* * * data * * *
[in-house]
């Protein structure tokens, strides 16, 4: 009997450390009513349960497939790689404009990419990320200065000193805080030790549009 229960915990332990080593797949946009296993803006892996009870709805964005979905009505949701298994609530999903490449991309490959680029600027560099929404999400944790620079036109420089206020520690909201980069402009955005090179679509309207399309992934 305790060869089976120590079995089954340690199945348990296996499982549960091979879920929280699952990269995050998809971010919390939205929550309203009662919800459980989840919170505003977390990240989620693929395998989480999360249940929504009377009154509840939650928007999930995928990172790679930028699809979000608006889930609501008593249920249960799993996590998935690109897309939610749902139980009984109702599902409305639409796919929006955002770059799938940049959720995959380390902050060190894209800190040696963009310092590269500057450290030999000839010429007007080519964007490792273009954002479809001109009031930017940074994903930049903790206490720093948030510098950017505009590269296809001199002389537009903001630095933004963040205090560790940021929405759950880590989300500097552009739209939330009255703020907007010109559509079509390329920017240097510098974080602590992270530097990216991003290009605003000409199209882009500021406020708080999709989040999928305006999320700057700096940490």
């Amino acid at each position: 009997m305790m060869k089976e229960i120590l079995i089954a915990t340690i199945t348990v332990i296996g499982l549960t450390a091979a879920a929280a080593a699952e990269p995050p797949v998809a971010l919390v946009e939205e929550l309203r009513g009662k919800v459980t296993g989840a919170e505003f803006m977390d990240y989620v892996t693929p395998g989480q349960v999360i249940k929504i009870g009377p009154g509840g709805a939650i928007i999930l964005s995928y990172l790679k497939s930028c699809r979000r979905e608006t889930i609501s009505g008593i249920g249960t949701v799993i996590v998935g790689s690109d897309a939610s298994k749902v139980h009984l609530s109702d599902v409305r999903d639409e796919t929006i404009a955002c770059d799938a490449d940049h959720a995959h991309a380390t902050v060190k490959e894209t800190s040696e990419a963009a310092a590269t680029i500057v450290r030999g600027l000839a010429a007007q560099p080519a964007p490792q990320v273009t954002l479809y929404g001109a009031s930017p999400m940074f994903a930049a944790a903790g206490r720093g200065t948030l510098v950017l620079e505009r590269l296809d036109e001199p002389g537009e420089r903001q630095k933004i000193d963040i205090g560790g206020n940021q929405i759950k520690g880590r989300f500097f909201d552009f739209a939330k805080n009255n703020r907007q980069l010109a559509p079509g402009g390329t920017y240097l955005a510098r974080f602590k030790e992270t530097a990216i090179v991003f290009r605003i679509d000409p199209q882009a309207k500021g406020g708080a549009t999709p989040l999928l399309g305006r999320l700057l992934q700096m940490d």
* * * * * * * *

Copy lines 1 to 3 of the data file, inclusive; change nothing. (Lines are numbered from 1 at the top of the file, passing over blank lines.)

[in-house]
């Protein structure tokens, strides 16, 4: 009997450390009513349960497939790689404009990419990320200065000193805080030790549009 229960915990332990080593797949946009296993803006892996009870709805964005979905009505949701298994609530999903490449991309490959680029600027560099929404999400944790620079036109420089206020520690909201980069402009955005090179679509309207399309992934 305790060869089976120590079995089954340690199945348990296996499982549960091979879920929280699952990269995050998809971010919390939205929550309203009662919800459980989840919170505003977390990240989620693929395998989480999360249940929504009377009154509840939650928007999930995928990172790679930028699809979000608006889930609501008593249920249960799993996590998935690109897309939610749902139980009984109702599902409305639409796919929006955002770059799938940049959720995959380390902050060190894209800190040696963009310092590269500057450290030999000839010429007007080519964007490792273009954002479809001109009031930017940074994903930049903790206490720093948030510098950017505009590269296809001199002389537009903001630095933004963040205090560790940021929405759950880590989300500097552009739209939330009255703020907007010109559509079509390329920017240097510098974080602590992270530097990216991003290009605003000409199209882009500021406020708080999709989040999928305006999320700057700096940490």
């Amino acid at each position: 009997m305790m060869k089976e229960i120590l079995i089954a915990t340690i199945t348990v332990i296996g499982l549960t450390a091979a879920a929280a080593a699952e990269p995050p797949v998809a971010l919390v946009e939205e929550l309203r009513g009662k919800v459980t296993g989840a919170e505003f803006m977390d990240y989620v892996t693929p395998g989480q349960v999360i249940k929504i009870g009377p009154g509840g709805a939650i928007i999930l964005s995928y990172l790679k497939s930028c699809r979000r979905e608006t889930i609501s009505g008593i249920g249960t949701v799993i996590v998935g790689s690109d897309a939610s298994k749902v139980h009984l609530s109702d599902v409305r999903d639409e796919t929006i404009a955002c770059d799938a490449d940049h959720a995959h991309a380390t902050v060190k490959e894209t800190s040696e990419a963009a310092a590269t680029i500057v450290r030999g600027l000839a010429a007007q560099p080519a964007p490792q990320v273009t954002l479809y929404g001109a009031s930017p999400m940074f994903a930049a944790a903790g206490r720093g200065t948030l510098v950017l620079e505009r590269l296809d036109e001199p002389g537009e420089r903001q630095k933004i000193d963040i205090g560790g206020n940021q929405i759950k520690g880590r989300f500097f909201d552009f739209a939330k805080n009255n703020r907007q980069l010109a559509p079509g402009g390329t920017y240097l955005a510098r974080f602590k030790e992270t530097a990216i090179v991003f290009r605003i679509d000409p199209q882009a309207k500021g406020g708080a549009t999709p989040l999928l399309g305006r999320l700057l992934q700096m940490d």